Whether you're buying or renting, your house is your home. You have a reasonable right to privacy and enjoyment of the property, even when your landlord decides to sell. As jarring as the news may be that your home is about to go on the market, every state provides its own tenants-rights laws designed to protect you during the process.
Notice of Sale
Your landlord must give you notice that the house is on the market and must inform you in writing that for the next 120 days you may be asked to show the property. If your landlord has not given you this advance written notice, you have absolutely no obligation to allow anyone in to look at the property. If you first learn of the home sale through neighbors or by noticing that a "For Sale" sign was suddenly planted in your yard, your landlord must still notify you in writing if he expects you to cooperate.
Notice of Showings
Once you signed a lease with your landlord. you had a reasonable expectation of privacy. You knew that she was allowed to enter the premises in the event of an emergency or to make pre-planned improvements, but it probably never occurred to you that you would be asked to keep the house in picture-perfect condition so that real estate agents could traipse in and out with potential buyers. The truth is, you have the upper hand legally. You must be given a 24-hour notice that the house is to be shown. No one can legally require you to prepare in any particular way or to leave the room or the property while your landlord is showing it. If your landlord or an agent rings your doorbell without the requisite 24-hour notice, you are within your rights to tell him to make an appointment and come back later.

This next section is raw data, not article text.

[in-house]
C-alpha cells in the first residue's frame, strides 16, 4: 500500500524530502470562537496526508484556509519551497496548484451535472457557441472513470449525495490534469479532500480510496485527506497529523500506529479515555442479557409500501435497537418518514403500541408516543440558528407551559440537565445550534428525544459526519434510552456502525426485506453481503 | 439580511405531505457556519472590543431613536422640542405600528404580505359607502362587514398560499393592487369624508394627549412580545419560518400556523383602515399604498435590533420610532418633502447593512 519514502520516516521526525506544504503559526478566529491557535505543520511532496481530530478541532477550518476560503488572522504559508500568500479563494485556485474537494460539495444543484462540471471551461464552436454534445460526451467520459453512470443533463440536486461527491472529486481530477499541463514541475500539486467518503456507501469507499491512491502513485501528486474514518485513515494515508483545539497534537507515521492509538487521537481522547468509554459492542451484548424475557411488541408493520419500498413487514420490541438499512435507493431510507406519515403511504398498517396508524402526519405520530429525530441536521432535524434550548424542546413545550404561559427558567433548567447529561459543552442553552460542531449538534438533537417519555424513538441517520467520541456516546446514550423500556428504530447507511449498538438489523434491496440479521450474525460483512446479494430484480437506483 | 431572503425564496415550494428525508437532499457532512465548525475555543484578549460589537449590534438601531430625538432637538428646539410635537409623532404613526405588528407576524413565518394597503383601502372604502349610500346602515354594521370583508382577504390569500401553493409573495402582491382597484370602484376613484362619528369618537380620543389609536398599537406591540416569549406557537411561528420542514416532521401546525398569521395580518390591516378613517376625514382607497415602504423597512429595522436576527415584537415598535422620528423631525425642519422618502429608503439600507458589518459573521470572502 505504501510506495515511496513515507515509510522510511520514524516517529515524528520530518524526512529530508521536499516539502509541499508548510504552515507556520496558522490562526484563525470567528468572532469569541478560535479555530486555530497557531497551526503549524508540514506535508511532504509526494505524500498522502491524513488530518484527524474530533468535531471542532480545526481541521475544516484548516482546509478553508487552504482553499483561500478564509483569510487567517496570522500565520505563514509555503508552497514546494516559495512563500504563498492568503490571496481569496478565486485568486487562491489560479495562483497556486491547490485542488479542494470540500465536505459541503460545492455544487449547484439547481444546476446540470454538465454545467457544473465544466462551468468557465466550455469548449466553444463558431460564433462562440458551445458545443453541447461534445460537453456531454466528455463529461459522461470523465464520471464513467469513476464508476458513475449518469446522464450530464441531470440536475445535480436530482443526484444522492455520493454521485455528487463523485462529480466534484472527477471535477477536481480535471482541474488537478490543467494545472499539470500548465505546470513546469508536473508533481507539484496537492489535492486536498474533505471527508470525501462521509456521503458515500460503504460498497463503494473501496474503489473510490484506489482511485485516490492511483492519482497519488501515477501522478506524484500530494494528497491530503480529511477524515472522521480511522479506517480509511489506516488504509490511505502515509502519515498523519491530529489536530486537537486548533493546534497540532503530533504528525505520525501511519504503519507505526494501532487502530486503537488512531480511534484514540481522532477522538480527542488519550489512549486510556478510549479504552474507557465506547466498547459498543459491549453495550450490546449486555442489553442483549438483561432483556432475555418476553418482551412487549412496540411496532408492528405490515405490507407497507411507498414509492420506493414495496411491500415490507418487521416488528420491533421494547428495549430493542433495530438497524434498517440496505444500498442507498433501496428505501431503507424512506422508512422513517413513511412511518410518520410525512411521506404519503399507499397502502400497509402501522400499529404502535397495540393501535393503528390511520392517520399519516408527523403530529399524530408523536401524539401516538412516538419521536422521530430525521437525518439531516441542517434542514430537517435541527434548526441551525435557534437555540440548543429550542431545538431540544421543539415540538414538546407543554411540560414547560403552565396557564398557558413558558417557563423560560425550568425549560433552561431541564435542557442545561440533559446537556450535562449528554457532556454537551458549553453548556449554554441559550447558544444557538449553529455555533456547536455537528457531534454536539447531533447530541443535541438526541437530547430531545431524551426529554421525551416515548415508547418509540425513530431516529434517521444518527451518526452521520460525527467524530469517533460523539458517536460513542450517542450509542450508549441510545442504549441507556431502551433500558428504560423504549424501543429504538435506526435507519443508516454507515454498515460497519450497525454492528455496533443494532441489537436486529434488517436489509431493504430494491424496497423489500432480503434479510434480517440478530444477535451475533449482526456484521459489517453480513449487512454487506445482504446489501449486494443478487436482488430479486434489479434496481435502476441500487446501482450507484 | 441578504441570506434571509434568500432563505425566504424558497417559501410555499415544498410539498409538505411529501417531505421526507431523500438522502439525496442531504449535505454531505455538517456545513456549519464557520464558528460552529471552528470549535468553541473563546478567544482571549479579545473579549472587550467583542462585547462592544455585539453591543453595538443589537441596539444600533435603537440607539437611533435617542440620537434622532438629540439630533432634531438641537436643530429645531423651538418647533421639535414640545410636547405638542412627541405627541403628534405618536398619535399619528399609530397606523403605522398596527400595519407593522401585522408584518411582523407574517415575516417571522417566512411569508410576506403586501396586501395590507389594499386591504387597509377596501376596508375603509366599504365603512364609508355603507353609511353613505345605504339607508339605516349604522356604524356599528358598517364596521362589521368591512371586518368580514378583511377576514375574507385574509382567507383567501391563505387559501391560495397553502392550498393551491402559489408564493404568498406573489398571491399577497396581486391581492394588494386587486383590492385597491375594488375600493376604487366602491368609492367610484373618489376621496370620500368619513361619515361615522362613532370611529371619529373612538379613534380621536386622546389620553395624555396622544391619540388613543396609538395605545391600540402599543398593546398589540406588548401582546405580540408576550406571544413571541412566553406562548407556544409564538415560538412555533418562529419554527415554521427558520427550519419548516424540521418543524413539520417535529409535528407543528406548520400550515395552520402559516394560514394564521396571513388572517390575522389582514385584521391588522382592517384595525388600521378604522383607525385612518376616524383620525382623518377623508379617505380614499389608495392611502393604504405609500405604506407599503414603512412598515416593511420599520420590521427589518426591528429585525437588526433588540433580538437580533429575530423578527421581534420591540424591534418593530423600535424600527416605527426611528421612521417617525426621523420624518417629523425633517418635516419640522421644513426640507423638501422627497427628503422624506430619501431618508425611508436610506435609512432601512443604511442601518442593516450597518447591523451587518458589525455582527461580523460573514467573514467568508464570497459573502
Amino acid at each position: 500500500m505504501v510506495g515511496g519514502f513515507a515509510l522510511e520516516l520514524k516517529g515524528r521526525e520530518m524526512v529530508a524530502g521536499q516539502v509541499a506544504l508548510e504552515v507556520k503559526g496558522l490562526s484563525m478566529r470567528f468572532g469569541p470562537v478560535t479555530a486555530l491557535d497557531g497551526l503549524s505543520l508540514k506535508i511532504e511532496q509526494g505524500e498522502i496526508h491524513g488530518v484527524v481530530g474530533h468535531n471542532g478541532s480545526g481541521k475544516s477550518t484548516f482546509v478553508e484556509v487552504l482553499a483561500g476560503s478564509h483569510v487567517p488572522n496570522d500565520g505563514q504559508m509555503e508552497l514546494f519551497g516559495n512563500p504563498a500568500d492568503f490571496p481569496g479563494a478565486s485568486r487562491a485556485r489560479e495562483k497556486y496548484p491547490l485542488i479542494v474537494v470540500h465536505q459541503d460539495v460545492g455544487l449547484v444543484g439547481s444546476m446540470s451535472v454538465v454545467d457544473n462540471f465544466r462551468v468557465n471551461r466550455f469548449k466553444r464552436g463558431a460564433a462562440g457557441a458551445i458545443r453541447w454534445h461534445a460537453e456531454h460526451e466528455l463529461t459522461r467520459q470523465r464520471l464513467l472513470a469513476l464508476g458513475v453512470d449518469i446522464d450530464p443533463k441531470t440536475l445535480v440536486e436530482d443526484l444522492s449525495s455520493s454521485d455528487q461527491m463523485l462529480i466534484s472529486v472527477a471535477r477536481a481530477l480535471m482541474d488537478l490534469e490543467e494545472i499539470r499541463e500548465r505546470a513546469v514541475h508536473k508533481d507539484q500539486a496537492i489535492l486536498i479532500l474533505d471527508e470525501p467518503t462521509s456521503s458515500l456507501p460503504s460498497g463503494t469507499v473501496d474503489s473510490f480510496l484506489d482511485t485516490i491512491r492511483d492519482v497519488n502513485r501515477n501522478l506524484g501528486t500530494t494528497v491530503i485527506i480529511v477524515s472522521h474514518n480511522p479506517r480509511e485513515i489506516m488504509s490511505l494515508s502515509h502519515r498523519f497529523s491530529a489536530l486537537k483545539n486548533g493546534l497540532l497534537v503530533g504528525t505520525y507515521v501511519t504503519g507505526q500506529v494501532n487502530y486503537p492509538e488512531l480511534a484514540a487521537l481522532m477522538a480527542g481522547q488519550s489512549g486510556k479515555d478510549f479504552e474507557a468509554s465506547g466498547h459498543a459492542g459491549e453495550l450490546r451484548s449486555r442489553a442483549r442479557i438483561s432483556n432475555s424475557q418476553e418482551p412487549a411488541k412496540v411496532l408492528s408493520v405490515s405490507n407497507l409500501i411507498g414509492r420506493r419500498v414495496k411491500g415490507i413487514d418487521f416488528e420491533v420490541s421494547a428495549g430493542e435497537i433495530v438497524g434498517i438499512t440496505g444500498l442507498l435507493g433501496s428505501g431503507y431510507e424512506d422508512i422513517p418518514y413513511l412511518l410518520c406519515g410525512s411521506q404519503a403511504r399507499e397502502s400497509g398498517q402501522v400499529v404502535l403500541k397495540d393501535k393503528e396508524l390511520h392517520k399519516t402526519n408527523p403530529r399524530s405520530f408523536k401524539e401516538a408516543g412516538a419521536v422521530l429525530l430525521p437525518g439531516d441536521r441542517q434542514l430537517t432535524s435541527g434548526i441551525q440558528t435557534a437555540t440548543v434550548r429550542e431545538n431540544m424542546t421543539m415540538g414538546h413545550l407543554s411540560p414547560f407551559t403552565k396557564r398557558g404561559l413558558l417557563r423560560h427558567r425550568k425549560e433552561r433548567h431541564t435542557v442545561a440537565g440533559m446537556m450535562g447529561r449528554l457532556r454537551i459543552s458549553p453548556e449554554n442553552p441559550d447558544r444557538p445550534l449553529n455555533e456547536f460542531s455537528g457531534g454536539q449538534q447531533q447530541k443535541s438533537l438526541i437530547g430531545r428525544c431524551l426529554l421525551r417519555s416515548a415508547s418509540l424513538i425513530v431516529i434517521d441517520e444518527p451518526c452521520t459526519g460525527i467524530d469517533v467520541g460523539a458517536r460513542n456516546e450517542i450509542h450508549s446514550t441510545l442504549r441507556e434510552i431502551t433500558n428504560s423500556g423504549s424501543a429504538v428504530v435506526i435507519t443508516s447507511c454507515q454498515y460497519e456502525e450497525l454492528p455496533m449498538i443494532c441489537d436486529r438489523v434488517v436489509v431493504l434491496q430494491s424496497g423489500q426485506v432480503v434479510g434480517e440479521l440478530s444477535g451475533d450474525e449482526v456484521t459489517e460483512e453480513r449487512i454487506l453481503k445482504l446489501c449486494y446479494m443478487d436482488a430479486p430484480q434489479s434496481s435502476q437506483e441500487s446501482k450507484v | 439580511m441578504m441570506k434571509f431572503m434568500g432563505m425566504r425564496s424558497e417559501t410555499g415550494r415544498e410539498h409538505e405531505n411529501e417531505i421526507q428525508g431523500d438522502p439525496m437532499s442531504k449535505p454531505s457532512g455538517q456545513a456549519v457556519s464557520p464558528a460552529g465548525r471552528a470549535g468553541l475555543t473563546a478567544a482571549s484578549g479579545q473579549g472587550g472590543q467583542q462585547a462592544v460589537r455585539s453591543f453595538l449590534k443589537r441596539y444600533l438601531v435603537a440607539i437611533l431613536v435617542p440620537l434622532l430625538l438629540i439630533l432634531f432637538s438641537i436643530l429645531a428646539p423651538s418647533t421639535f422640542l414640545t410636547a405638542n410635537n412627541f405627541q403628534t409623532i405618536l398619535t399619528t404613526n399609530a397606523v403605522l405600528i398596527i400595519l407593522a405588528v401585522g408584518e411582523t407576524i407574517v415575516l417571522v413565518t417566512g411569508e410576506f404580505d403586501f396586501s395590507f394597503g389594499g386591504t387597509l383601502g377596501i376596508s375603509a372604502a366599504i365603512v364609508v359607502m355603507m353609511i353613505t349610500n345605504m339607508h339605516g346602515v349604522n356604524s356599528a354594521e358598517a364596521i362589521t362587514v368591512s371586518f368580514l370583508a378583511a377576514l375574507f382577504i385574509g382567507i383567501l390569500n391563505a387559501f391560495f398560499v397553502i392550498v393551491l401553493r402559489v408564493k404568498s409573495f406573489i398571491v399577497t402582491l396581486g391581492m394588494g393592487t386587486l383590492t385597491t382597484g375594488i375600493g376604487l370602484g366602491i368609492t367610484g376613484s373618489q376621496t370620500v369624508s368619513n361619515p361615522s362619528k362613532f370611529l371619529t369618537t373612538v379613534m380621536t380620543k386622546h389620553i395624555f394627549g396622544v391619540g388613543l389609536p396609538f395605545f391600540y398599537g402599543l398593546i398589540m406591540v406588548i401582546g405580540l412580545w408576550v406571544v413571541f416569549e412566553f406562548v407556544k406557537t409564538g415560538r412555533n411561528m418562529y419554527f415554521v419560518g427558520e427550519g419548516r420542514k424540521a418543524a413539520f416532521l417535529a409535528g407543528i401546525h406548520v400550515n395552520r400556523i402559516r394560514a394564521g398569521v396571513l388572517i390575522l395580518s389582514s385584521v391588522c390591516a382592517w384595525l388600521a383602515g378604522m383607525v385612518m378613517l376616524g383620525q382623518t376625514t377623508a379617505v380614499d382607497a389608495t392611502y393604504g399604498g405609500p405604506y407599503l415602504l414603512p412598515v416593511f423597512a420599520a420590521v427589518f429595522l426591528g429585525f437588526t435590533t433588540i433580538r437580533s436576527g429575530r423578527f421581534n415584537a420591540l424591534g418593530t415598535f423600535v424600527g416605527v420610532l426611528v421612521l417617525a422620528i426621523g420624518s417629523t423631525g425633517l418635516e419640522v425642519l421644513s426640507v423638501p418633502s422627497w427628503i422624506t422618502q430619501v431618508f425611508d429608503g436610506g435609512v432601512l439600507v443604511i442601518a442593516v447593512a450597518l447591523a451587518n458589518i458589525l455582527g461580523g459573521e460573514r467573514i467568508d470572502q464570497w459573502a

Normal Business Hours
Real estate agents and their clients like to look at properties during evening and weekend hours. However, you have no obligation to allow them to do so. When a tenant-occupied home is being shown, it is only to be made available during regular business hours. This means Monday through Friday, from 9 a.m. to 5 p.m. Regular business hours excludes holidays. You are within your rights to deny access to the home outside of these hours.
If the home is being shown because your landlord is losing it to foreclosure, you're now protected from having to move out. A law was passed on May 20, 2009 called the "Protecting Tenants at Foreclosure Act of 2009." This law states that your lease survives a foreclosure, meaning that you can stay until the end of your lease, even if your landlord has lost the house. If you're a month-to-month tenant, you have 90 days before having to move out. You will likely make your rent payment directly to the lender during this time. Do not continue to make them to your landlord until you've spoken with the lender to be clear that you're paying the right party.
Dana Sparks has been a professional writer since 1990. As a staff reporter, she has written hundreds of newspaper and magazine articles, and she is also the author of two published novels. Sparks holds a Bachelor of Arts in business.